28Components of the Propane Torch Torch head allows air to mix with the LP vapor and then the ignites the vapor. Most roofing torches will kick out around 350, ,000 BTU’s.Most torches will have a pilot valve and a trigger which will regulate how much gas is released. Higher the pressure the great the heat!If you set down a torch temporarily you should always set it down on the stand. Do not use torches if the stand is missing or bent.Image credit: NRCA
29Detail Torches, Cylinders and Trolleys Smaller detail torches can be used for flashing work as long as they are under 105,000 BTU’s.Larger propane tanks need to be used when you are using torching trolleys that might have four or five torch heads.If a propane tank is older than 12 years it must be inspected to ensure that it can hold the appropriate pressure.Protective collars must be in place to ensure that the cylinder valve does not get damaged. Always turn off the valve and bleed out the lines when you are done working.Photo credit: NRCA
30Safety Tips for Cylinders An Overfill Protection Device (OPD) is attached within a tank to a float. If something is loose within the tank and rattles around….do NOT fill up the tank. Overfilling a tank more than 80% of it’s volume could cause an explosion.Open the valve SLOWLY…turning the hand wheel quickly could cause damage to the cylinder valve. Always open the valve completely and if the valve doesn’t open easily retire it from service.Keep the pressure relief valve clear and open in case it needs to vent off gas.Leaking valves need to be replaced by an authorized repairman.Photo credit: NRCA
31Handling CylindersIt is important to store a propane tank upright and fasten it to a tank dolly or something sturdy so that it doesn’t get knocked over.100 lb. cylinders should be carried by two people and shall not be rolled.Most building codes prohibit you from bringing propane tanks through an enclosed/confined spaces and by no means should you store a propane tank inside a building. (Keep a tank at least 10 feet from a building.)Store tanks in shaded areas if possible and do not store other materials near the tanks.If you are hoisting a tank to a roof make sure that it is properly secured.Photo credit: NRCA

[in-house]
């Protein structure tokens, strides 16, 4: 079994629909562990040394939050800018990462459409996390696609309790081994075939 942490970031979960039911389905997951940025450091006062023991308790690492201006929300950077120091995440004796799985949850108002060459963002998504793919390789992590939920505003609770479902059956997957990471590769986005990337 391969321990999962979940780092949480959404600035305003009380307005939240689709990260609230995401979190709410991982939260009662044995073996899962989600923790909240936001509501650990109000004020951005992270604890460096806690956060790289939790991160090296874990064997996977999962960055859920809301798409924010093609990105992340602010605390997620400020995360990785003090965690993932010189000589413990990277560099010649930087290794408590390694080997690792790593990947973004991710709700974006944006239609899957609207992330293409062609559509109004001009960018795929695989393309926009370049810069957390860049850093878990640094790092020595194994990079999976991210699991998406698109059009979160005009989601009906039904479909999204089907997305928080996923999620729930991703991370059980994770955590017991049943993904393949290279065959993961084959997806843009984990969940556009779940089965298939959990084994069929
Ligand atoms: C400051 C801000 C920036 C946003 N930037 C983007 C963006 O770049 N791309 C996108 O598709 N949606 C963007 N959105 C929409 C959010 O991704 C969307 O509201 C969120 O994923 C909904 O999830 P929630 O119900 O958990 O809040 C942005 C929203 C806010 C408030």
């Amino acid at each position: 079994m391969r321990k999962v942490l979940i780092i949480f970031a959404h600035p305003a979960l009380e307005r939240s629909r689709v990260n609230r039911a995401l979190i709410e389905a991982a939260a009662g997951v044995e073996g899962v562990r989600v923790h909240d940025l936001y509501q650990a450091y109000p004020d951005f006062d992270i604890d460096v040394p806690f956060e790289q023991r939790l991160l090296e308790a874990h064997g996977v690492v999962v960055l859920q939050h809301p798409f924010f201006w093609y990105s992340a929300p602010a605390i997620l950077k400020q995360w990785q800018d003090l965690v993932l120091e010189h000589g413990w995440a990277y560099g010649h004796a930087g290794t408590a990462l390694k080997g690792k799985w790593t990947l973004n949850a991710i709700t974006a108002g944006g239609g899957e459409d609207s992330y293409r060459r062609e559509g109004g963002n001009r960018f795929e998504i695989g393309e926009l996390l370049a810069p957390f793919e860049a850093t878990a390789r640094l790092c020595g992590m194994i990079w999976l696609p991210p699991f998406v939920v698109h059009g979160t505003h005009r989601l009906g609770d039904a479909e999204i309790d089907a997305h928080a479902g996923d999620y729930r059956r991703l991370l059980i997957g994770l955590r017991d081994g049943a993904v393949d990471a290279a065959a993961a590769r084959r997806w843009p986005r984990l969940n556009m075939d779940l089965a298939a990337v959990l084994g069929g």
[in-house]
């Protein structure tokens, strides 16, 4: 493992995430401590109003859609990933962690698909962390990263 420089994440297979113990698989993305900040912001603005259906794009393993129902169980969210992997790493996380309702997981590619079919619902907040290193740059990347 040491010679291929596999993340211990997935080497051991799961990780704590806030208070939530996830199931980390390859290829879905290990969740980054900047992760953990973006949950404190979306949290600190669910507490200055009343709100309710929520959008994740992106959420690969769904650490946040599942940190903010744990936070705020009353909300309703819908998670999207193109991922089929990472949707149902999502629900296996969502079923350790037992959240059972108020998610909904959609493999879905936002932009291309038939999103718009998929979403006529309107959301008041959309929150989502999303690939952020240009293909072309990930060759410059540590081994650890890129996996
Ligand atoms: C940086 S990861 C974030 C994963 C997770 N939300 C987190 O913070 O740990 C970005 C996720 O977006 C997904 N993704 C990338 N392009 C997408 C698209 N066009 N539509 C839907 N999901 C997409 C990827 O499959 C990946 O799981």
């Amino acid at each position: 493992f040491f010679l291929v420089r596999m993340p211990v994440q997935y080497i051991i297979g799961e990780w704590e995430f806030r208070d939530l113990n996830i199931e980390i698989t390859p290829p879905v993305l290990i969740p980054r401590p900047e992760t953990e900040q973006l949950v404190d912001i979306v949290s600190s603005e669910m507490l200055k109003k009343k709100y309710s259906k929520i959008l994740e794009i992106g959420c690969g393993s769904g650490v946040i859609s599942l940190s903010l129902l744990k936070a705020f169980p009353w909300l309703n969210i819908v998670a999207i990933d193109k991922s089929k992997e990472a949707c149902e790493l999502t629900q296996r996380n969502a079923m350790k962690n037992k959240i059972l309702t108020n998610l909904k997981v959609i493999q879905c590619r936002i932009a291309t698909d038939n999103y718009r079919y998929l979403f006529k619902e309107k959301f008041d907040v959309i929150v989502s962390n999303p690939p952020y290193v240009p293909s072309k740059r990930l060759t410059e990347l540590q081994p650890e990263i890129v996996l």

32Pressure Regulators and Hoses Pressure regulators are the most important part of the torch assembly. A malfunctioning regulator or improperly set regulator could cause serious injury or death.Only adjustable pressure regulators supplied by the torch apparatus manufacturer should be used.It is important to keep regulator vents clear of debris and mud. Vents can become easily clogged.Torches need to be UL approved and you should operate the torch between psi.Hose length should be less than 33 feet and the use of additional couplers and quick connects are prone to leaking and are discouraged.Photo credit: NRCA
33Section 4- Application Safety There are three primary application methods for polymer-modified bitumen roll goods.Mop Applied with hot bitumenCold Adhesive appliedTorch DownFor this section we are going to focus only on torch down application methods. Follow manufacturer’s installation instructions when assembling the torch apparatus and connecting to the tank.Tighten fittings with an adjustable wrench and DO NOT over tighten.Apply “soapy water” to all the fitting and connection points to check for leaks.Photo credit: NRCA
34Lighting a Hand Held Torch Make sure that you are wearing the appropriate PPE. (Gloves, safety glasses, pants, long sleeve shirt, and boots at a minimum)Prepare the work area… remove debris….make sure that you have two fire extinguishers…. Position cylinders at least 10 feet away ….untangle hoses ....and keep other workers at least 3 feet away.Close all torch and cylinder valves…and then open the regulator valve until it is loose.Holding the torch assembly by the handle and point away from the body. Then slowly open up the cylinder valve.Tighten up the regulator valve to the pressure desired and then slowly open up the torch pilot valve. At this point the torch is releasing LP vapor.Ignite the vapor using either a spark lighter or a self ignition button. Never use a match or a cigarette to light a torch!Adjust the pilot flame to desired fuel flow rate and to compensate for “windy conditions”. Test the operation of the torch by squeezing and releasing the trigger.To turn off a torch close off the tank valve and let the lines bleed out.Photo credit: NRCA